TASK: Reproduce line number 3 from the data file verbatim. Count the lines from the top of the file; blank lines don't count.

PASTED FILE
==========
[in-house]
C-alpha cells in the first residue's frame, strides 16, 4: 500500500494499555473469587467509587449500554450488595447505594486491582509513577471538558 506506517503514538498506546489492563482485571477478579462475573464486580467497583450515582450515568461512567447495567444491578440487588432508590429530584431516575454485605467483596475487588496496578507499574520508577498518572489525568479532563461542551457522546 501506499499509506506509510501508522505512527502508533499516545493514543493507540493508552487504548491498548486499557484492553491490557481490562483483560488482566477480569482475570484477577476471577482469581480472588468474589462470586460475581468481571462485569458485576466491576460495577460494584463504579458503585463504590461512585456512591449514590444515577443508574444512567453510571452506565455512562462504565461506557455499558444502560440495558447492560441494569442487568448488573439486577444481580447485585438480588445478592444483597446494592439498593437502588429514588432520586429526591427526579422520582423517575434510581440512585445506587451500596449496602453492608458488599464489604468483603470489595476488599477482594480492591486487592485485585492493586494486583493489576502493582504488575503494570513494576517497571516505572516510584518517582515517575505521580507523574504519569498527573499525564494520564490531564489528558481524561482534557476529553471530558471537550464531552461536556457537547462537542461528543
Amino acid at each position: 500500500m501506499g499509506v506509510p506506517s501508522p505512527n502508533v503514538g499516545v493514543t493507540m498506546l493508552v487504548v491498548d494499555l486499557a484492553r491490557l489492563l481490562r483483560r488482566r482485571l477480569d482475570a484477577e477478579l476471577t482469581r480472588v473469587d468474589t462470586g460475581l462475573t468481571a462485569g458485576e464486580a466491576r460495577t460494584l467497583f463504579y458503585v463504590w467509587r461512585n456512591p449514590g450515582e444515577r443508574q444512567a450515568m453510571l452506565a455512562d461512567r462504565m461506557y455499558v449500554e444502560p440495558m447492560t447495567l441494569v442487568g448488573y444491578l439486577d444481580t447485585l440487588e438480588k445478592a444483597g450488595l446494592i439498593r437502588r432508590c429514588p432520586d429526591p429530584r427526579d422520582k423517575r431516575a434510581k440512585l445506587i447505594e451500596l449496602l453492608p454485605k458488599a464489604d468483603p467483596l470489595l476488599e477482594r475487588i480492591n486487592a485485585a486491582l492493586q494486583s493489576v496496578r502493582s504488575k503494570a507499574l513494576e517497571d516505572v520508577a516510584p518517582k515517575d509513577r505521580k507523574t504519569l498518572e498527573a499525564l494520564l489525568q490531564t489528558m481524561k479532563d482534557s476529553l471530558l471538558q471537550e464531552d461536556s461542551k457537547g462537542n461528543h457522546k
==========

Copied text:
Amino acid at each position: 500500500m501506499g499509506v506509510p506506517s501508522p505512527n502508533v503514538g499516545v493514543t493507540m498506546l493508552v487504548v491498548d494499555l486499557a484492553r491490557l489492563l481490562r483483560r488482566r482485571l477480569d482475570a484477577e477478579l476471577t482469581r480472588v473469587d468474589t462470586g460475581l462475573t468481571a462485569g458485576e464486580a466491576r460495577t460494584l467497583f463504579y458503585v463504590w467509587r461512585n456512591p449514590g450515582e444515577r443508574q444512567a450515568m453510571l452506565a455512562d461512567r462504565m461506557y455499558v449500554e444502560p440495558m447492560t447495567l441494569v442487568g448488573y444491578l439486577d444481580t447485585l440487588e438480588k445478592a444483597g450488595l446494592i439498593r437502588r432508590c429514588p432520586d429526591p429530584r427526579d422520582k423517575r431516575a434510581k440512585l445506587i447505594e451500596l449496602l453492608p454485605k458488599a464489604d468483603p467483596l470489595l476488599e477482594r475487588i480492591n486487592a485485585a486491582l492493586q494486583s493489576v496496578r502493582s504488575k503494570a507499574l513494576e517497571d516505572v520508577a516510584p518517582k515517575d509513577r505521580k507523574t504519569l498518572e498527573a499525564l494520564l489525568q490531564t489528558m481524561k479532563d482534557s476529553l471530558l471538558q471537550e464531552d461536556s461542551k457537547g462537542n461528543h457522546k